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8 weeks to a Circular Economy | Week 1

What is Circular Economy amongst all the other green movements?

We are constantly confronted with numerous green buzz words; sustainability, footprint, depletion of fossil fuels, soil erosion, polar ice caps that are melting, climate change, the list goes on and on and now it is circular economy. Many believe that these are mere propaganda schemes in a consumerist society in order to create new products to sell. These believers are then [maybe] wrongly dubbed the pessimists in light of our responsibility towards Earth. I aligned myself with the former view for a long time, but believing in a way that it was a natural progression of Mother Nature correcting herself and we are doomed no matter what we do. Hence the pessimistic nature of these thoughts.

Then I found myself being Switzerland because with no physical proof to back up my thoughts, in the sense that I am no scientist or historian to be able to analyse and interpret the various data, I am not qualified to make such a decision. Believing that my opinion was naive at best so why should I align myself with a specific thought.

When you stop looking and actually start seeing how a culture or mindset can influence the world around you in big ways, then these questions and a deep niggling starts to claw its way to the surface where you feel so uncomfortable in your skin, something has to be done.

What makes one society place recycling and green energy on the forefront in every choice they make? Moving from one side of the world to the other and seeing these differences has awakened this responsibility in me. Coming from a culture where the simple act of littering is believed to create jobs as someone has to pick it up, to the total opposite mentality where every street block has three recycling bins dividing plastic, glass and other waste which almost naturally encourages every household to follow this practice. This simple inclusion of a 'green' process down to the individual act has a ripple affect on a whole society.

Of course one would argue that not everyone will conform to this practice and this is where legislation comes into play. When these rules are taxed and implemented as a standard practice, can it still be called responsibility? Becomes now it seems more like an obligation?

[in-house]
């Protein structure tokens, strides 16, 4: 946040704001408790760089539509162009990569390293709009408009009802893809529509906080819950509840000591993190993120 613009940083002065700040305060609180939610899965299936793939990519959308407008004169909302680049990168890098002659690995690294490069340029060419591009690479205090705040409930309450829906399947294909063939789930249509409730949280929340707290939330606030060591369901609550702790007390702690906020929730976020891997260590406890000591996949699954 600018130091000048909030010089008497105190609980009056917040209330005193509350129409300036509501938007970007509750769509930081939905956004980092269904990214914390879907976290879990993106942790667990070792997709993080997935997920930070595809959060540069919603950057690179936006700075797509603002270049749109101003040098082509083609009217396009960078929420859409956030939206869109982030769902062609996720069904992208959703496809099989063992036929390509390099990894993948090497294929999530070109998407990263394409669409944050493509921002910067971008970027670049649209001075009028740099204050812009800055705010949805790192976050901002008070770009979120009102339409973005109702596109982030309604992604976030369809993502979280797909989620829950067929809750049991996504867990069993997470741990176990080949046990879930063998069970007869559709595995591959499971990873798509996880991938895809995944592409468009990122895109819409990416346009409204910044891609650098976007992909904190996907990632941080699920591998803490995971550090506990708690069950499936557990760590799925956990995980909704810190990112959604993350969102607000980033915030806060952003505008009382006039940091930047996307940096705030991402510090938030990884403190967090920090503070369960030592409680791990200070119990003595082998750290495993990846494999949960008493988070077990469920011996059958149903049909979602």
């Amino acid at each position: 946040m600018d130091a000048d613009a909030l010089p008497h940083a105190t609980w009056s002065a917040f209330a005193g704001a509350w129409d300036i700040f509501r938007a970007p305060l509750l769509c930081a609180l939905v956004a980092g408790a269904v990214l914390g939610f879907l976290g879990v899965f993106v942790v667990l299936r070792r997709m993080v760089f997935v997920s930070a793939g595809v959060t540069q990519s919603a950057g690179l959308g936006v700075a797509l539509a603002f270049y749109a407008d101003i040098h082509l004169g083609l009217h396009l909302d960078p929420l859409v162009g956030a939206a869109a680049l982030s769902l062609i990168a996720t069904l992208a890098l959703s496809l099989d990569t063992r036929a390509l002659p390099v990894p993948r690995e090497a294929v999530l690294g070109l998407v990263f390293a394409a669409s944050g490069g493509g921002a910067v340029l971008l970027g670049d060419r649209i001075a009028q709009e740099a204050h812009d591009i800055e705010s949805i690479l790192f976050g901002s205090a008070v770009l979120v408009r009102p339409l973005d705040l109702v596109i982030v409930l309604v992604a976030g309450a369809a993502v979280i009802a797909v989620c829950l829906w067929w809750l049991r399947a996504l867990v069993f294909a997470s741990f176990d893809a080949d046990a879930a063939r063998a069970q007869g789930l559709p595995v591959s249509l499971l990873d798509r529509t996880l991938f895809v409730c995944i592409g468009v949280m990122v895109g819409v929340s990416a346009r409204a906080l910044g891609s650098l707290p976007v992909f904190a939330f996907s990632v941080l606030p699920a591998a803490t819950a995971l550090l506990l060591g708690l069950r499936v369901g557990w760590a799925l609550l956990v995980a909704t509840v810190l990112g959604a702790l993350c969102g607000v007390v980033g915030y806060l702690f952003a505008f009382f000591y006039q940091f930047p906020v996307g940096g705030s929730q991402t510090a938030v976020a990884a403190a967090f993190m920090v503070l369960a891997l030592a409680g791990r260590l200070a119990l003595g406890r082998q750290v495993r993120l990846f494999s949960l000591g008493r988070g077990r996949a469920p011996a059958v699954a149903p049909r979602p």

As an architect and designer we have to conform to this legislation and apply these obligations in everything we design/ build/manufacture.

When does something stop feeling like an obligation? When it becomes a part of who you are; becomes something you believe in. I am embarking on a 8 week journey of finding out what exactly circular economy is and how or even if I want to align myself to this cause.

Circular economy is restorative and regenerative by design, moving away from the linear process our current society knows of taking making and discarding (Ellen MacArthur Foundation, 2018).

The circular economy is derived from numerous schools of thought. These include the functional service economy (performance economy) of Walter Stahel; the Cradle to Cradle design philosophy of William McDonough and Michael Braungart; biomimicry as articulated by Janine Benyus; the industrial ecology of Reid Lifset and Thomas Graedel; natural capitalism by Amory and Hunter Lovins and Paul Hawken; and the blue economy systems approach described by Gunter Pauli.

We need to design products that can be made to be made again. How would this translate to professions which offer time? Such as architecture? Sure we can make decisions in all of our designs to exploit materials that are made aligned to this principle, but in terms of how we run our own business, time wise, that is interesting...

This will follow with research into what others are doing towards a Circular Economy. Until next week!


The Ellen MacArthur Foundation. S.a. [Online]. Available from: [Accessed: 02/09/2018].

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